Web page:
Charlie James, Seattle activist and community organizer, speaks to the crowd at the Juneteenth Celebration and Festival at Kent’s Morrill Meadows Park last year. MARK KLAAS, Kent Reporter
                                Charlie James, Seattle activist and community organizer, speaks to the crowd at the Juneteenth Celebration and Festival at Kent’s Morrill Meadows Park last year. MARK KLAAS, Kent Reporter

Charlie James, Seattle activist and community organizer, speaks to the crowd at the Juneteenth Celebration and Festival at Kent’s Morrill Meadows Park last year. MARK KLAAS, Kent Reporter Charlie James, Seattle activist and community organizer, speaks to the crowd at the Juneteenth Celebration and Festival at Kent’s Morrill Meadows Park last year. MARK KLAAS, Kent Reporter

KBAC hosts Juneteenth in the park on Saturday

Festival, celebration renamed to honor late member

The Kent Black Action Commission (KBAC) hosts its seventh annual Linda Sweezer Memorial Juneteenth Festival and Celebration on Saturday, June 23, from 10 a.m. to dusk, at Morrill Meadows Park, 10600 SE 248th St., on the East Hill.

The family friendly, community-wide, cultural celebration commemorates African-American freedom. It is free to the public.

The event has been renamed to honor Sweezer, a KBAC member, who was killed in her East Hill home last year.

Active in her neighborhood and wider community, Sweezer joined KBAC – a small grassroots group working to shape, support and advance conditions of the African-American community – several years ago. She was a smiling, warm personality who helped coordinate events, including the Juneteenth gathering.

Sweezer was “a special soul, a wonderful spirit, a compassionate human being … someone who reached beyond herself to help others, someone who encouraged others to help others,” said Gwen Allen-Carston, a friend, colleague and executive director of KBAC.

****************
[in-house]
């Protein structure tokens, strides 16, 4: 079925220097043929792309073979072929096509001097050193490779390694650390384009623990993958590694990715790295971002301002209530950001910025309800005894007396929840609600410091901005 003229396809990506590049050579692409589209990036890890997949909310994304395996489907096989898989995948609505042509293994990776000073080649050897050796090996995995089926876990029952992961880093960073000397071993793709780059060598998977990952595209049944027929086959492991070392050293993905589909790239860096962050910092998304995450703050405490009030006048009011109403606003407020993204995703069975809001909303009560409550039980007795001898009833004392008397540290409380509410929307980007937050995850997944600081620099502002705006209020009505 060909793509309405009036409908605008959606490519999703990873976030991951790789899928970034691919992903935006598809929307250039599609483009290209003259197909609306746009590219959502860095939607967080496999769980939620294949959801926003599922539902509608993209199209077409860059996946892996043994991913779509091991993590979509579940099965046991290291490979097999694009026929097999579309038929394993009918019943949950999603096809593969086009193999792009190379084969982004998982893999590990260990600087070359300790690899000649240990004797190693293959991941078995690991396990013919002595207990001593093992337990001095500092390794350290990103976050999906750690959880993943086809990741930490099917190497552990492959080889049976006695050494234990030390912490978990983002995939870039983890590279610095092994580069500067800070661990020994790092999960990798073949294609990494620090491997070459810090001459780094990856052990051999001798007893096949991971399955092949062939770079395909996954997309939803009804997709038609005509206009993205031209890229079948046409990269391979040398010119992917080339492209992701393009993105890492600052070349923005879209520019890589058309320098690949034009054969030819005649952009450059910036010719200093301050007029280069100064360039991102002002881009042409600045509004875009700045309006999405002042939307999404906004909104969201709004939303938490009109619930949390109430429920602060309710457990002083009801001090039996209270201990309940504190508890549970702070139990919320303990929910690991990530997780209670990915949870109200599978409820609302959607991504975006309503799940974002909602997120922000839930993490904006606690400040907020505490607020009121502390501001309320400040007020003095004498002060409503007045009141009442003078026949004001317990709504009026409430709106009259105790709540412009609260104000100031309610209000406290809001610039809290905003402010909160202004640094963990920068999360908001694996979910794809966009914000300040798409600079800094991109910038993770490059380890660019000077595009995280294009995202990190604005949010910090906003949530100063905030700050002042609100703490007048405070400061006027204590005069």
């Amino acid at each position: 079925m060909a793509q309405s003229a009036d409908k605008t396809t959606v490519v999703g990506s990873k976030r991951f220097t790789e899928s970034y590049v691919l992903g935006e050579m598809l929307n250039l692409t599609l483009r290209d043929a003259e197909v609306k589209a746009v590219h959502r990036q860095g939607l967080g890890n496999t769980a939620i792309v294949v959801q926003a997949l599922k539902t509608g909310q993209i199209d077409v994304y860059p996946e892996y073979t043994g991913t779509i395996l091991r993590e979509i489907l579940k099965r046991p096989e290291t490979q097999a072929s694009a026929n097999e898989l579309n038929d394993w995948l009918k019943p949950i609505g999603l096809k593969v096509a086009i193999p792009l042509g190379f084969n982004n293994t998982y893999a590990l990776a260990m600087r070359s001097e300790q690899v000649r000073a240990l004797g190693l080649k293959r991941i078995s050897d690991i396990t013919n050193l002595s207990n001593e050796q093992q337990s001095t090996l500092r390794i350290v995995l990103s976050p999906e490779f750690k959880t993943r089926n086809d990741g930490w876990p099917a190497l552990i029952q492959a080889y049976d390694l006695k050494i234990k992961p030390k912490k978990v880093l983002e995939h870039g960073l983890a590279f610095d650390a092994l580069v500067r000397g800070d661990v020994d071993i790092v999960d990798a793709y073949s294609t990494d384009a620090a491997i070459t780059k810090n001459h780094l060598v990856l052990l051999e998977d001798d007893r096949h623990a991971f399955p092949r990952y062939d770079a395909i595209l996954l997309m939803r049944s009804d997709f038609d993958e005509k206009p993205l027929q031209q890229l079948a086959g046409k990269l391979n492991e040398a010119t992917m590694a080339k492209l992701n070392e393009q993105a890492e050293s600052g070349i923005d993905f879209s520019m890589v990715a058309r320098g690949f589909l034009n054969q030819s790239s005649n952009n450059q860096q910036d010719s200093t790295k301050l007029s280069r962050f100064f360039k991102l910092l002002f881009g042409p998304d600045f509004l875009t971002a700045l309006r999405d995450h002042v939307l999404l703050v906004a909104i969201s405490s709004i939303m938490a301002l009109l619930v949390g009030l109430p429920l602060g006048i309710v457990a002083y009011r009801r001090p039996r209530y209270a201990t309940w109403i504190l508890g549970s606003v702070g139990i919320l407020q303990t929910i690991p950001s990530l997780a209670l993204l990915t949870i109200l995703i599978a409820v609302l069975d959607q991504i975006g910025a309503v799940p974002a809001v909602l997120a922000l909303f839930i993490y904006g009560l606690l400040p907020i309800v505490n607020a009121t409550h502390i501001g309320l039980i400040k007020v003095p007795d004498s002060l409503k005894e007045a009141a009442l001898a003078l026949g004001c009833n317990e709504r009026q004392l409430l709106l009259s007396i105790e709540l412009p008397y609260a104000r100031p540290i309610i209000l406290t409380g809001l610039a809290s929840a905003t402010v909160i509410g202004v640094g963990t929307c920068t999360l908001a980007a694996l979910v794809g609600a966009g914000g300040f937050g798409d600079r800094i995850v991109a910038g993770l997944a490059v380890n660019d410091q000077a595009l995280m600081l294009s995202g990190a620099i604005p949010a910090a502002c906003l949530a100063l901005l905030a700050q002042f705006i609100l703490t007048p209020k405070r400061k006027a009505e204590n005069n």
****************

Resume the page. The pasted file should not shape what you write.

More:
Juneteenth marks an important day in African-American history. It has been 153 years since the word of the signing, on Sept. 22, 1862, of the Emancipation Proclamation finally reached Galveston, Texas, over 2½ years after the fact, on June 19, 1865. Each year on or about June 19, celebrations take place throughout the United States to remember and pay homage of the historic day.

It is the oldest, nationally celebrated commemoration of the ending of slavery in the country.

The opening ceremony will begin at 10:30 a.m. There will be a lineup of speakers, lunch provided by KBAC, games for children, a community dance and vendors showcasing their services and products.

Nationally known Seattle jazz guitarist Michael Powers returns for the third straight year to headline the entertainment in the park.

For those who would like to support KBAC, donations can be made to the organization’s GoFundMe account.

To learn more, visit kentblackactioncommission.org or Facebook.

For more information, email KbacKent@gmail.com, contact Allen-Carston at 253-486-9029, or Azalea Johnson at 253-631-7944 for vendor inquiries.

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